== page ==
Is Traveling Worth It?

Is traveling worth it?

Worth what? Worth the environmental impact you’re having by getting on that plane, of course!

I got into a debate recently with a Facebook friend, which inspired me to do a bit of researching and soul-searching. He had given up air travel because of the contribution to climate change, while I on the other hand, have no intention to give up flying.

First I’m going to hit you with a little bit of research.


The contribution of civil aircraft-in-flight to global CO2 emissions has been estimated at around 2%.
In attempting to aggregate and quantify the total climate impact of aircraft emissions the Intergovernmental Panel on Climate Change (IPCC) has estimated that aviation’s total climate impact is some 2-4 times that of its direct CO2 emissions alone (excluding the potential impact of cirrus cloud enhancement).

The IPCC has estimated that aviation is responsible for around 3.5% of anthropogenic climate change, a figure which includes both CO2 and non-CO2 induced effects.

That’s our first quote from Wikipedia on the environmental impact of aviation. It just leaves me wondering what makes up the other approximately 97%?

Modern jet aircraft are significantly more fuel efficient (and thus emit less CO2 in particular) than 30 years ago.[26] Moreover, manufacturers have forecast and are committed to achieving reductions in both CO2 and NOx emissions with each new generation of design of aircraft and engine.

Some scientists and companies such as GE Aviation and Virgin Fuels are researching biofuel technology for use in jet aircraft.[33] Some aircraft engines, like the Wilksch WAM120 can (being a 2-stroke Diesel engine) run on straight vegetable oil. Also, a number of Lycoming engines run well on ethanol.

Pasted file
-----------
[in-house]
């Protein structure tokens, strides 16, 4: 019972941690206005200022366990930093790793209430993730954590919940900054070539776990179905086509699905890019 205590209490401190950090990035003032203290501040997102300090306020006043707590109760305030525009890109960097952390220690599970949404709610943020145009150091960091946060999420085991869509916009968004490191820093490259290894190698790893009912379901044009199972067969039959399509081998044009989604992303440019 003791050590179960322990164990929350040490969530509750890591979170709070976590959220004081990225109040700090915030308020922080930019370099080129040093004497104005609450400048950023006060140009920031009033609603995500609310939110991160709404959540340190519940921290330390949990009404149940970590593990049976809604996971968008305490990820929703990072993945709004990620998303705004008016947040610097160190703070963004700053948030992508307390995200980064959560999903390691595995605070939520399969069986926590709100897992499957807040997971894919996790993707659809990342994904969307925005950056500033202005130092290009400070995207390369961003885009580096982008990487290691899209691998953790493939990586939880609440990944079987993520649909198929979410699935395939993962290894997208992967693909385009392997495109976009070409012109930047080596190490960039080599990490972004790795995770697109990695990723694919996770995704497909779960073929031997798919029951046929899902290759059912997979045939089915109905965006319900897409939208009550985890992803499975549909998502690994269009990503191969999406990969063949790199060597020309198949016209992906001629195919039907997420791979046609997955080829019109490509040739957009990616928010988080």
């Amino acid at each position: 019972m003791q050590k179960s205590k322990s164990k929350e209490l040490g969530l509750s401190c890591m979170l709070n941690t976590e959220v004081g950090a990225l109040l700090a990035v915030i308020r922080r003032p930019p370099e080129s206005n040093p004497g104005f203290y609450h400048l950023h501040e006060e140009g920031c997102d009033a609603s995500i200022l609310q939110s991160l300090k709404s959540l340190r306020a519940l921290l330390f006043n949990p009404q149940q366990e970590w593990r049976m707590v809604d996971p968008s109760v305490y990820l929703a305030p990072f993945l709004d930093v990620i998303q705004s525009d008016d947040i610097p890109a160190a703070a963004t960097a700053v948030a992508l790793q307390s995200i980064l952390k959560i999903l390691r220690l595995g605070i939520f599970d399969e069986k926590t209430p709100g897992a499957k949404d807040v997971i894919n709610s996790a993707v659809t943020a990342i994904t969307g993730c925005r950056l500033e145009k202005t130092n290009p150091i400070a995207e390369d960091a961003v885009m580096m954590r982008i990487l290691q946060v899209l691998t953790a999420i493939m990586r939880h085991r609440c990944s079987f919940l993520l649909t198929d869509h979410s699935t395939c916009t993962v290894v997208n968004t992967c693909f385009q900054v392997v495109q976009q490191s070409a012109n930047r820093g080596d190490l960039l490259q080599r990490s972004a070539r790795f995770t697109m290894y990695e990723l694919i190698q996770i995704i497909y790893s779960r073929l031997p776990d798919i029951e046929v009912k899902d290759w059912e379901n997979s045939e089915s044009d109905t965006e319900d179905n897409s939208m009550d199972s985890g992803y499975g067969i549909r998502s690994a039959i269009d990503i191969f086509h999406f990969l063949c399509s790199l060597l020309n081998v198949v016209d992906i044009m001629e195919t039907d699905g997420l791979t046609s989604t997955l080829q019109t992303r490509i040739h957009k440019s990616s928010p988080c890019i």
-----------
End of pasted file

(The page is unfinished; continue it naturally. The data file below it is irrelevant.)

I understand that planes are a long term investment, and the one you’re flying on now was probably made 20 years ago. So even if they make progress… it may be a while before we see changes. In the meantime…


The emissions from taxiing and take-off of aircraft help make airports some of the largest sources of these pollutants and major public health hazards. For example, Los Angeles Airport is the largest source of NOx, a key cause of the region’s copious smog, in California and the third largest source of carbon monoxide. 4 Logan Airport in Boston, MA produces twice as much benzene as the next largest source in Massachusetts. 5 Scientists have found that even small increases in taxi time at airports in Southern California contribute to significant increases in asthma, respiratory ailments, and heart disease in surrounding communities. 6 Scientists also believe that particulate matter emissions from airplanes, along with ships and trains, contribute to 1,800 early deaths per year in the United Kingdom alone. 7 These health impacts also translate into large economic costs for society.

According to Yay, L.A….

And according to a research paper (which I did not read, only someone else’s response to it, and the summary below), planes are the worst form of transportation, unless we’re thinking more long term, then take a look in your garage.

Emissions of short-lived species contribute significantly to the climate impact of transportation. The magnitude of the effects varies over time for each transport mode. This paper compares first the absolute climate impacts of current passenger and freight transportation. Second, the impacts are normalized with the transport work performed and modes are compared. Calculations are performed for the integrated radiative forcing and mean temperature change, for different time horizons and various measures of transport work. An unambiguous ranking of the specific climate impact can be established for freight transportation, with shipping and rail having lowest and light trucks and air transport having highest specific impact for all cases calculated. Passenger travel with rail, coach or two- and three-wheelers has on average the lowest specific climate impact also on short time horizons. Air travel has the highest specific impact on short-term warming, while on long-term warming car travel has an equal or higher impact per passenger-kilometer.

If you have an electric car, maybe you’re excused. If you’re one of the people mentioned in The Guardian’s article here, you’re not excused, and you should stop causing more environmental havoc than a dozen people combined. Thanks.